Health bosses decided to press ahead with a radical reorganisation of hospital services yesterday - but the plans face criticism from a council watchdog.
NHS bosses want to centralise accident and emergency services, reduce hospital stays and cut the number of beds at Mid Yorkshire Hospitals Trust.
Dewsbury and District Hospitals’s A&E department would be downgraded to an urgent care centre treating minor ailments, with critically-ill and injured patients being transferred to Wakefield’s Pinderfields Hospital.
Dewsbury would also lose its consultant-led maternity unit as some births are also transferred to Pinderfields under the scheme.
Hospital bosses voted to proceed with the plans at a meeting at Ossett Town Hall yesterday.
But at its meeting on Monday, the Joint Wakefield and Kirklees health scrutiny committee finalised a report which voices a string of criticisms of the plans.
The committee was not convinced that plans to treat more patients closer to home to cut the need for hospital beds would work.
Committee chairwoman Betty Rhodes told the meeting: “We are concerned that the proposals in relation to community based health care are not underpinned by any detailed plans and there is no evidence of resources being identified.”
The committee was also concerned that some patients would have longer to travel for treatment, and that hospitals might struggle to treat rising numbers of patients turning up at A&E.
NHS bosses held a public consultation on the proposals which included sending information out to households in Wakefield and North Kirklees.
But the committee was also critical about gaps in the consultation process, with some households not included.
Coun Rhodes said: “The committee’s view is they attempted to follow best practice, but in some parts of the district this didn’t happen and some members of the public didn’t have the opportunity to read the consultation material and respond to it.”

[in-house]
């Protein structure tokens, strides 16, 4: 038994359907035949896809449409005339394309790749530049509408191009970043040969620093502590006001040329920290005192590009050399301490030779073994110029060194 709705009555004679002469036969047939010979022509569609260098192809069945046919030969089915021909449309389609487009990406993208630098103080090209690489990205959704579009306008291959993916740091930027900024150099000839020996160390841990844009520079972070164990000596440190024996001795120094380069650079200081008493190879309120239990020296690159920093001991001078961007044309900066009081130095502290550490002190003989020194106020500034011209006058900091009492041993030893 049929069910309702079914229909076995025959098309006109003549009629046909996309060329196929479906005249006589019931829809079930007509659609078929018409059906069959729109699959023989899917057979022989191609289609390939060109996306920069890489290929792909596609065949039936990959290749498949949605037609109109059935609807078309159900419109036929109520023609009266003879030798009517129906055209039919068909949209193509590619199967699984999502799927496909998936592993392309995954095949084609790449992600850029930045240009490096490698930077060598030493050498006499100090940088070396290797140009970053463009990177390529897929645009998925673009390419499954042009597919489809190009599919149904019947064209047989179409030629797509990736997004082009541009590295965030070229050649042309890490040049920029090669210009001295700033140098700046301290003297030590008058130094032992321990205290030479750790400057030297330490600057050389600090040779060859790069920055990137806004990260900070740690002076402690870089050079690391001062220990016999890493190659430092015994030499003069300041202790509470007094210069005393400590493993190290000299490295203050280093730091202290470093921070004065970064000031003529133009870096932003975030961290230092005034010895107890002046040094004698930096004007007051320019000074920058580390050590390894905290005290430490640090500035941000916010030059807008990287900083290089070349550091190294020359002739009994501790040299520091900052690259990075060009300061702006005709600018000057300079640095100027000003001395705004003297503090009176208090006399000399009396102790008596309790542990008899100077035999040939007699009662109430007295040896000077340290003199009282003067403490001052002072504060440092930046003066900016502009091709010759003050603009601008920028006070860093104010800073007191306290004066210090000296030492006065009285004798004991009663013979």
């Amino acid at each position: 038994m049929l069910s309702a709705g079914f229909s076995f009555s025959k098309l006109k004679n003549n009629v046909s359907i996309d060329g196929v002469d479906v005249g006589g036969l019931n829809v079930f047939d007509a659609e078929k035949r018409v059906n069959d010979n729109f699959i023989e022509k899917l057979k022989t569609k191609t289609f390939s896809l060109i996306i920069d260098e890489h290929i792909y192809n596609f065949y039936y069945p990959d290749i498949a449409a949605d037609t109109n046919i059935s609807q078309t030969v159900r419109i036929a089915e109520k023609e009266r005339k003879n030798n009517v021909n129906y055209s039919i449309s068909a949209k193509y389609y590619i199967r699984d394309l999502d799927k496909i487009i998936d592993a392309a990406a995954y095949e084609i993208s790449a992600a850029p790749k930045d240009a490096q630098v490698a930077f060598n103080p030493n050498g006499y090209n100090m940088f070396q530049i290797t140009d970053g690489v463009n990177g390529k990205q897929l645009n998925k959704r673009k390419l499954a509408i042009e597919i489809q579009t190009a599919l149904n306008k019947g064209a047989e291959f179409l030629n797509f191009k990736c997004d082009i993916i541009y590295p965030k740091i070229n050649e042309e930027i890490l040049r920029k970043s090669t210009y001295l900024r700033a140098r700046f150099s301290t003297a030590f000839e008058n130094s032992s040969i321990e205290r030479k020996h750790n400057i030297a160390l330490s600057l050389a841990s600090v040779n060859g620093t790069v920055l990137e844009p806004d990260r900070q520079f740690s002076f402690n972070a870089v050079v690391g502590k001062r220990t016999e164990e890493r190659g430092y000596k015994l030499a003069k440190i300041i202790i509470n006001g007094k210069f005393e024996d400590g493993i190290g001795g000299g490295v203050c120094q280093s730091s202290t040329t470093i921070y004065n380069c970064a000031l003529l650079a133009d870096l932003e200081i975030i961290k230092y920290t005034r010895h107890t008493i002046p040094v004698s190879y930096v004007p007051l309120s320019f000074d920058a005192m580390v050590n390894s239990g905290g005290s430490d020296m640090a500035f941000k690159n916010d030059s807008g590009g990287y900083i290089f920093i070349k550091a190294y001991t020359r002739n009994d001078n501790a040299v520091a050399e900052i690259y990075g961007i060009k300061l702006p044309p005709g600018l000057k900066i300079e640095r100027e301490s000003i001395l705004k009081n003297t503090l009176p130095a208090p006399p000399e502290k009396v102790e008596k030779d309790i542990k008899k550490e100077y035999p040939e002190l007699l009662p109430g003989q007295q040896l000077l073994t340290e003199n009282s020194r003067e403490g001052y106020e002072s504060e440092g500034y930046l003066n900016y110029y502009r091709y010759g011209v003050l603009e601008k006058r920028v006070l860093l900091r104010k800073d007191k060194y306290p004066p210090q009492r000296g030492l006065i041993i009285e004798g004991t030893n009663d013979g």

NHS bosses have 28 days to respond to the committee’s report, which has not yet been made public. The committee could then decide to refer the matter to Jeremy Hunt, the secretary of state for health.
At yesterday’s meeting Jo Webster, chief officer of NHS Wakefield Clinical Commissioning Group (CCG), said any recommendations from the scrutiny committee would be taken on board.
She added: “We will respond to the overview and scrutiny report in the time allocated by them and will do in the next 28 days.”
The original cost of the reorganisation at Mid Yorkshire was £38.3m, but that has now been reduced to an estimated £22.7m.
Plans for a new 50-bed unit at Pinderfields Hospital to accommodate extra patients after services are centralised have also been scrapped.
Instead, the new beds will be provided in the existing hospital site after bosses at Mid Yorkshire found that would be cheaper.
A report to yesterday’s meeting said Mid Yorkshire, which has faced as string of financial problems in recent years, was originally forecasting a £10.5m financial deficit once the reorganisation has been implemented in 2016/7.
But the trust now estimates it will have a £4.6m surplus at that time.